Shahid Akhter, editor, ETHealthworld, spoke to Siddharth Gandhi, COO Asia Pacific, 1Kosmos, to figure out the challenges posed by the increasing incidents of cyberattacks in the Indian healthcare industry.
The need for cybersecurity in Indian healthcare system today
Cybersecurity has been critical for the healthcare industry for several years. However, several characteristics make it uniquely vital for the healthcare system in India. Currently, India is experiencing a significant shift towards digitization in healthcare services. The government has launched several initiatives, such as the Digital India campaign and the Aadhaar system (an electronic health records system), to modernise and streamline the patient experience.
This increasing shift towards digitization benefits users and service providers alike. However, it also introduces the risk of cyberattacks. As new systems continue to be brought online, securing these systems against bad actors is becoming increasingly important. The vast amounts of data processed by the Indian healthcare system also make it an attractive target for cybercriminals. This data can be stolen, sold on the dark web, or exploited for other criminal acts. Ransomware attacks can cut off access to this data, endangering patients and disrupting critical healthcare services. Moreover, the healthcare system in India must also comply with data protection and privacy regulations. These regulations include the Personal Data Protection Bill, the Information Technology Rules, and international standards like the Health Insurance Portability and Accountability Act (HIPAA). Cybersecurity risks that the Indian healthcare system faces
Over the last few years, the Indian healthcare sector has been hit with many major cyberattacks. One of these high-profile attacks was the breach of the fourth largest generic drug manufacturer, Sun Pharmaceuticals. The company was hit with a ransomware attack by a well-known organisation. Fortunately, they could contain the breach before it impacted their core services. However, data was still stolen, and their operations were impacted. News stories were published on the dip in revenue caused by the attack and its ramifications-something no brand wants to see.Another specific risk that impacts the Indian healthcare industry is cybersecurity training. Tools are only helpful if you know how to use them. Organisations must avoid the idea that investing in new software is all that’s needed to secure their systems. Instead, training must be at the heart of any cybersecurity programme. Employees of healthcare providers must be trained to ensure that they follow security best practises. Ultimately, the best way to address cybersecurity threats is to use a combination of powerful tools and programmes and solid training to create a robust and resilient organisation.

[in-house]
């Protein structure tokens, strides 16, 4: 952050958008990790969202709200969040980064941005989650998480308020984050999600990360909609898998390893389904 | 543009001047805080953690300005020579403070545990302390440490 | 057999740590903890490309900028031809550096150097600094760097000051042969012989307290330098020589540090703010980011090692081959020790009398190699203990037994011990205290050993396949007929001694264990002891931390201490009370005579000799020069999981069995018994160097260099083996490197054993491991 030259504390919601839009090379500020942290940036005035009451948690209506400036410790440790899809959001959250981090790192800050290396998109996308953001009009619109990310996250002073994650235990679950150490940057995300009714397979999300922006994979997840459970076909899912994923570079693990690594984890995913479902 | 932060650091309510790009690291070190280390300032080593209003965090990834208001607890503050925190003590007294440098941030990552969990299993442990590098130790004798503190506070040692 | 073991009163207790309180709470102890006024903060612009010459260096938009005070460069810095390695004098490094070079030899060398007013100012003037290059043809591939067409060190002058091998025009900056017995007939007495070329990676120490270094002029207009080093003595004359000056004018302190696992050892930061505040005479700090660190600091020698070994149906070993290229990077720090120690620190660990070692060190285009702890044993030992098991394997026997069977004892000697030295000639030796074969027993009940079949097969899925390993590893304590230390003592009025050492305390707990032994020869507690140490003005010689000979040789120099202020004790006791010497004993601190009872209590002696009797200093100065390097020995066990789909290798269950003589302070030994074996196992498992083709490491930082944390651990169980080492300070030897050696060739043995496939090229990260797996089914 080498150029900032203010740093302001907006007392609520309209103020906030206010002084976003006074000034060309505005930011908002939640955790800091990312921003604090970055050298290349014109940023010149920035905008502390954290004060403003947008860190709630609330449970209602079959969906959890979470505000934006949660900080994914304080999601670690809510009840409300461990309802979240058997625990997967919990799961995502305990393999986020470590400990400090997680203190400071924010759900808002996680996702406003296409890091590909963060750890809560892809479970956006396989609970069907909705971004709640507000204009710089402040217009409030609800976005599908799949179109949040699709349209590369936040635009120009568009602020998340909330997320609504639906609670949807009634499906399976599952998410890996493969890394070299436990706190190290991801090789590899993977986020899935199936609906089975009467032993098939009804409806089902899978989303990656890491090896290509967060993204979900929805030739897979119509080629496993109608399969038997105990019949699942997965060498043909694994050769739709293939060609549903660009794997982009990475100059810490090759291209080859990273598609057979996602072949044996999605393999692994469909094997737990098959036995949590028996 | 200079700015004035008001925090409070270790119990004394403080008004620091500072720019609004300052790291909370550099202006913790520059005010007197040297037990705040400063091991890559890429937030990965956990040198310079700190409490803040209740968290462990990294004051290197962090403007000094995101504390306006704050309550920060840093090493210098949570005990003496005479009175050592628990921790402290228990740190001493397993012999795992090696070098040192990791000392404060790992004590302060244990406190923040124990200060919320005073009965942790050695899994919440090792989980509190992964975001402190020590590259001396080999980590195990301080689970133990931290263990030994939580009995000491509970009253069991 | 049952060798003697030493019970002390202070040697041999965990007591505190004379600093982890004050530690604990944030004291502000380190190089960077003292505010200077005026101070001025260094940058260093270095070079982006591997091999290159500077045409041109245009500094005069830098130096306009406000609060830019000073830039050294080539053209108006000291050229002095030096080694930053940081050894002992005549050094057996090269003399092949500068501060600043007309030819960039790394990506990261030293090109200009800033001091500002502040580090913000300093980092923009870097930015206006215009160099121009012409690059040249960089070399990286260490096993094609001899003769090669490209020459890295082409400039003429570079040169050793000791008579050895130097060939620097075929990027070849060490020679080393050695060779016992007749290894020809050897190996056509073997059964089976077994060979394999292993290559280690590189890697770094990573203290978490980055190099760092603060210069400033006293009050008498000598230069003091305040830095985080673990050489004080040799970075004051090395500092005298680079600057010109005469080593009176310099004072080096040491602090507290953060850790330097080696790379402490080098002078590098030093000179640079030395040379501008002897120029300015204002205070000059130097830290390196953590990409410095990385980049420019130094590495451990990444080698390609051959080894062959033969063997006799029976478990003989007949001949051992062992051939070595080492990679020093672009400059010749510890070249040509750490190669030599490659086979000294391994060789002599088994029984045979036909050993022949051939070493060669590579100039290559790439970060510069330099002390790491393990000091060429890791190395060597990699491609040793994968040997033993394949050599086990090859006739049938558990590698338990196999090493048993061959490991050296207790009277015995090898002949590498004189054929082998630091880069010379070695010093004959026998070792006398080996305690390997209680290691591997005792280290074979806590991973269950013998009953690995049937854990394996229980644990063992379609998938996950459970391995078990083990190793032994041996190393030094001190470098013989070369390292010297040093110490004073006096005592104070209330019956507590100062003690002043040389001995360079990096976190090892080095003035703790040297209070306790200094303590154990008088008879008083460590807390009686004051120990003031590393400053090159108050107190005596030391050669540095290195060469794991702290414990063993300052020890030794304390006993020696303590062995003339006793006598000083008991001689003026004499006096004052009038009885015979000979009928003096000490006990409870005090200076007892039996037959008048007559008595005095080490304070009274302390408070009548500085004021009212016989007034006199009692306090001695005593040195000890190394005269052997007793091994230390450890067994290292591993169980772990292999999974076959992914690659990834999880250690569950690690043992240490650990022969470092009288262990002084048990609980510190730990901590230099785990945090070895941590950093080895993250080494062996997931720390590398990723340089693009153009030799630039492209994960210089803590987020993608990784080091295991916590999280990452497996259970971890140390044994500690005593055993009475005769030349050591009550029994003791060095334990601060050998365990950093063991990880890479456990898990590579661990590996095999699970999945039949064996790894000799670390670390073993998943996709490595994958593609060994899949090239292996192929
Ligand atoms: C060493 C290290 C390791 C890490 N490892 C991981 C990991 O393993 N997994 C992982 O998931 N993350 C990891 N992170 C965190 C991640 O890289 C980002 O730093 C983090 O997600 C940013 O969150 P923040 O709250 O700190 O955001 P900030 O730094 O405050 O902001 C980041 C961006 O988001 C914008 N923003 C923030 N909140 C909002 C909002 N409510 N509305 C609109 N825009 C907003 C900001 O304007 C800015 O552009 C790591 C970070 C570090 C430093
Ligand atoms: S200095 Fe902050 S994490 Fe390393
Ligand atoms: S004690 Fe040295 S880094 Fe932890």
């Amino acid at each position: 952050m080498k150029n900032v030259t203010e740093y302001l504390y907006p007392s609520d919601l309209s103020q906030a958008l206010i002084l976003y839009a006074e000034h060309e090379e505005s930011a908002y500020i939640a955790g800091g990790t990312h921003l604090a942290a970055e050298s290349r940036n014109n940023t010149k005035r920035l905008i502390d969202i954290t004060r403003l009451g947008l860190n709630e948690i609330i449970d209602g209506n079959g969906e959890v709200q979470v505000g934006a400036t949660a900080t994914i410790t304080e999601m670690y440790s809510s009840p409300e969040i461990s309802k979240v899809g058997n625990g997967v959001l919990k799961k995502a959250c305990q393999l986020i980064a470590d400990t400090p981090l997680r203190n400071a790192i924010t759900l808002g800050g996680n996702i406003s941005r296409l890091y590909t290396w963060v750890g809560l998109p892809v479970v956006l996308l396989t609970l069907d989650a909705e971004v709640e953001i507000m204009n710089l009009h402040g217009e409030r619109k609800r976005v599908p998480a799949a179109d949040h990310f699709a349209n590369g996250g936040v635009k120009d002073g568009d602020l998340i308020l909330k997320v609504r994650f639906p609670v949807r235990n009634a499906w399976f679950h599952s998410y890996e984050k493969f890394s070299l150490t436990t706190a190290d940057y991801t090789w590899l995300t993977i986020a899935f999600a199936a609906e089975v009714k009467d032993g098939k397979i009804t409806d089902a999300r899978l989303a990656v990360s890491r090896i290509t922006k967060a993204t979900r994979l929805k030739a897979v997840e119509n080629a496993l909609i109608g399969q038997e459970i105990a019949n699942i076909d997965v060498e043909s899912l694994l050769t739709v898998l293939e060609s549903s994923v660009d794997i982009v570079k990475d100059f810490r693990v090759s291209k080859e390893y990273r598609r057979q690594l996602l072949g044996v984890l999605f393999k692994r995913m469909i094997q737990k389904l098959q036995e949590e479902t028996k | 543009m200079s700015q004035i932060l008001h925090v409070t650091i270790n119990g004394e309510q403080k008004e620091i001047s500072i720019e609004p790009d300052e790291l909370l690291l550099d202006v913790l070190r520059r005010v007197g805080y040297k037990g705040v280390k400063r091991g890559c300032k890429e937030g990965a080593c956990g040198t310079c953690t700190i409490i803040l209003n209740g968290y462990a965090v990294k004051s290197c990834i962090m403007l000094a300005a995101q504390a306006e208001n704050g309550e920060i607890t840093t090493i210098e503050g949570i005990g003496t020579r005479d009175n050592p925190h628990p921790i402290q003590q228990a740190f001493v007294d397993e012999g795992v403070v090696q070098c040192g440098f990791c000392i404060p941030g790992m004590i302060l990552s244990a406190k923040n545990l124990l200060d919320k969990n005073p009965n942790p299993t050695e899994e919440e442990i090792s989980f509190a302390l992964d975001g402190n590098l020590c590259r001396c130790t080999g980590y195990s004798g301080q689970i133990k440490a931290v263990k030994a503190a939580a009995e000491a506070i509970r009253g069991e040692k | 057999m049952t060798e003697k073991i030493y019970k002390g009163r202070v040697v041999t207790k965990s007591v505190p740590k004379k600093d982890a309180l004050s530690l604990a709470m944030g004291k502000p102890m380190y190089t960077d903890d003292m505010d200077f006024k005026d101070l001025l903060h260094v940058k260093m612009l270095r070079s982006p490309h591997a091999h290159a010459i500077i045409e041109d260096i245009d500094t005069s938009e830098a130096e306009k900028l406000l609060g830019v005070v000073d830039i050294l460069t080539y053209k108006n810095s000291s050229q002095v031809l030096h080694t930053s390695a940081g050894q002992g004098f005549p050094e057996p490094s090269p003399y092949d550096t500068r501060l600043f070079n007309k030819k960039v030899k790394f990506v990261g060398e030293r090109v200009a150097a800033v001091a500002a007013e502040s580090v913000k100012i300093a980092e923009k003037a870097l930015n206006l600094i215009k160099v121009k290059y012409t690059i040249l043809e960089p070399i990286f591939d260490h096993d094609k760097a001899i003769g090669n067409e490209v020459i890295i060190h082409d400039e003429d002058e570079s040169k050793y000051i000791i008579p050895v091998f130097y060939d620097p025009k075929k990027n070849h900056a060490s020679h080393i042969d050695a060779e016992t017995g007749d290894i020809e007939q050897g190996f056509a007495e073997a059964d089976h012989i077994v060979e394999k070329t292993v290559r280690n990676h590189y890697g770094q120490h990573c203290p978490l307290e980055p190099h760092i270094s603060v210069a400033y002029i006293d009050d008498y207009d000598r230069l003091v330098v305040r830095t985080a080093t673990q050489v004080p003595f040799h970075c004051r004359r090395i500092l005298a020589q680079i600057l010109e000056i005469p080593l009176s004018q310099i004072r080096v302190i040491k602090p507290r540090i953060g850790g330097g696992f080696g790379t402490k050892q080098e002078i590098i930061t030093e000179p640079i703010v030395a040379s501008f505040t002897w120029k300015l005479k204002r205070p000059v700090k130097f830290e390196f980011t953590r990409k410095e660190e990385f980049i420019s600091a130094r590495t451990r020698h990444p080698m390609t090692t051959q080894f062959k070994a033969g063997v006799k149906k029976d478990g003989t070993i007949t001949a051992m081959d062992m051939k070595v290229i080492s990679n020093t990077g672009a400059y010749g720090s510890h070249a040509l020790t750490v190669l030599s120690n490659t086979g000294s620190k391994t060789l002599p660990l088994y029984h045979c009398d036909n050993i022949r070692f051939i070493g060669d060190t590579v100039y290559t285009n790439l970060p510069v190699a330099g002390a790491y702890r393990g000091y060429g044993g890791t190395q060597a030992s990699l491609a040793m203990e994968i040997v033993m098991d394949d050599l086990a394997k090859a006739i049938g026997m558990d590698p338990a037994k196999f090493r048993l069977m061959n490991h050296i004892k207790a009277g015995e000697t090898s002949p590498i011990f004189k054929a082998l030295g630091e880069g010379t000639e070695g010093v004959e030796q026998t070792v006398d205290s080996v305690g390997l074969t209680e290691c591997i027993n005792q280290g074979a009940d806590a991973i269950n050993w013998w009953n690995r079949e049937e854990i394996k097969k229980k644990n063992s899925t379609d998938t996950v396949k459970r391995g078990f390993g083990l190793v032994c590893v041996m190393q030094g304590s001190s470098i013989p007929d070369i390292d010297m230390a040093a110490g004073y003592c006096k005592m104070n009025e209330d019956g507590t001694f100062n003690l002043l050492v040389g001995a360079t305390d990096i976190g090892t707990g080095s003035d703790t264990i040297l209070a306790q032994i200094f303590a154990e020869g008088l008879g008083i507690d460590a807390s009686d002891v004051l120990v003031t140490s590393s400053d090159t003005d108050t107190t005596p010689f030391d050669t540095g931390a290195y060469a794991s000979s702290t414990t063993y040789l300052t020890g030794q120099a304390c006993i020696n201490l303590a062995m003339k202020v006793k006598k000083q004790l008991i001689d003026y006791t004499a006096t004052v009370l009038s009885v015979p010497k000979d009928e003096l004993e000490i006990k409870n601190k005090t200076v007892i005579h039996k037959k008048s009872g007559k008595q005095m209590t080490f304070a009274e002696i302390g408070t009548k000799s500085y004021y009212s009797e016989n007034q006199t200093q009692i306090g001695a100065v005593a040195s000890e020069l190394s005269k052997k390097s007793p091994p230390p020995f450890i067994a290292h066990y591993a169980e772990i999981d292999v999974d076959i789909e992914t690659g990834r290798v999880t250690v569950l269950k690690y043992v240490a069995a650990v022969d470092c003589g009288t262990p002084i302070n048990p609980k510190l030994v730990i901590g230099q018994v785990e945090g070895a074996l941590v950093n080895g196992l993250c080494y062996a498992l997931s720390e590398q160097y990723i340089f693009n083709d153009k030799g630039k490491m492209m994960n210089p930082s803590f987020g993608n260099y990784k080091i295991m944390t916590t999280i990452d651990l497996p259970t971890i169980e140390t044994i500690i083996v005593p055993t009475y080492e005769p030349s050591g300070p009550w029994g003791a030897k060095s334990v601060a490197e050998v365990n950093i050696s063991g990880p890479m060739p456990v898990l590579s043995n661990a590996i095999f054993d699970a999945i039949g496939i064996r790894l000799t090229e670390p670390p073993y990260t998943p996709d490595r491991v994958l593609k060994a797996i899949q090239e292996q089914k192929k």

1Kosmos in cybersecurity
The ultimate goal of cybersecurity is to prevent unauthorised access to sensitive information and ensure its availability for the right users at all times. Cyberattacks, such as ransomware attacks, often occur because of a key compromise in access control. Passwords are usually stored in unsecured locations or accidentally shared through a phishing email. One slight mistake is all it takes for a motivated hacker to gain a foothold and launch their attack. Organisations keep trying to train their employees, but hackers always find new ways to get around these efforts.
The 2-factor authentication (2FA) provided by 1Kosmos BlockID can eliminate these password risks by binding healthcare workers to their validated identities. Instead of trying to remember passwords that are easily compromised, employees can smile into their phone’s selfie camera and get access to everything they need to serve patients. 1Kosmos is dedicated to helping organisations in India improve their cybersecurity posture by providing a single, advanced authentication system. Plus, this system is specifically designed to make it easier to comply with data protection laws and access control standards without placing irritating burdens on employees.